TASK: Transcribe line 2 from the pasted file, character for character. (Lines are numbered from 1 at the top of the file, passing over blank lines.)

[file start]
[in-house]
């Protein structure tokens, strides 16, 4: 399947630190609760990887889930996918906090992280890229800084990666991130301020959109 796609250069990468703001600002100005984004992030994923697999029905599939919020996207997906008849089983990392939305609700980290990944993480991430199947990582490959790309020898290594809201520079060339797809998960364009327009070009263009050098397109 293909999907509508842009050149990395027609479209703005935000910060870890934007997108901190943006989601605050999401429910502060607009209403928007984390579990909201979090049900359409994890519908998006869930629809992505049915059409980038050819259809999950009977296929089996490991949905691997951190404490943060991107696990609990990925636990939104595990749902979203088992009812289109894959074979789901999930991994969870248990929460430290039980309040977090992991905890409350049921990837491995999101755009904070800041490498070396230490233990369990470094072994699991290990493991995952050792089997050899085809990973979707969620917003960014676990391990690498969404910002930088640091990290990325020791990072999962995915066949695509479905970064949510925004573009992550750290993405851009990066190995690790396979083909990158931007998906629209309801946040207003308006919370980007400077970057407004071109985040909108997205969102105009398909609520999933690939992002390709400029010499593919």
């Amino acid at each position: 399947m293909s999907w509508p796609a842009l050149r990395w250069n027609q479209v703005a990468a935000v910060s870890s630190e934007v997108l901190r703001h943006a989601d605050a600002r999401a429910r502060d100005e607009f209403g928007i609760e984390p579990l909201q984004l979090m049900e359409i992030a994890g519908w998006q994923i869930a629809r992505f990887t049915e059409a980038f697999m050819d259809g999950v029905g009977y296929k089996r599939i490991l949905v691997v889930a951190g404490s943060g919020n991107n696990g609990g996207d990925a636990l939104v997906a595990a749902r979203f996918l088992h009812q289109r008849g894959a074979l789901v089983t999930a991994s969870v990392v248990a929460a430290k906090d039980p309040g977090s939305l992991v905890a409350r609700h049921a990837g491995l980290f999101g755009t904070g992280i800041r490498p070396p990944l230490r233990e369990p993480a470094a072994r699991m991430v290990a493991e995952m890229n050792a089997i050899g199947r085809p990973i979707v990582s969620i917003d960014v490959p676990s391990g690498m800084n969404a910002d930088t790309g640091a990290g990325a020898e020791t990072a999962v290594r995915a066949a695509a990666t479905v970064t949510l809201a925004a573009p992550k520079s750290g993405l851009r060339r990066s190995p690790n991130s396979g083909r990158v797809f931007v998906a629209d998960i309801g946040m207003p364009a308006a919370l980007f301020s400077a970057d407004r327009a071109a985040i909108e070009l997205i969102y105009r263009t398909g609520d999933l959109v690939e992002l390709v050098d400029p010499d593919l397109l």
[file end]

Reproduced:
């Protein structure tokens, strides 16, 4: 399947630190609760990887889930996918906090992280890229800084990666991130301020959109 796609250069990468703001600002100005984004992030994923697999029905599939919020996207997906008849089983990392939305609700980290990944993480991430199947990582490959790309020898290594809201520079060339797809998960364009327009070009263009050098397109 293909999907509508842009050149990395027609479209703005935000910060870890934007997108901190943006989601605050999401429910502060607009209403928007984390579990909201979090049900359409994890519908998006869930629809992505049915059409980038050819259809999950009977296929089996490991949905691997951190404490943060991107696990609990990925636990939104595990749902979203088992009812289109894959074979789901999930991994969870248990929460430290039980309040977090992991905890409350049921990837491995999101755009904070800041490498070396230490233990369990470094072994699991290990493991995952050792089997050899085809990973979707969620917003960014676990391990690498969404910002930088640091990290990325020791990072999962995915066949695509479905970064949510925004573009992550750290993405851009990066190995690790396979083909990158931007998906629209309801946040207003308006919370980007400077970057407004071109985040909108997205969102105009398909609520999933690939992002390709400029010499593919």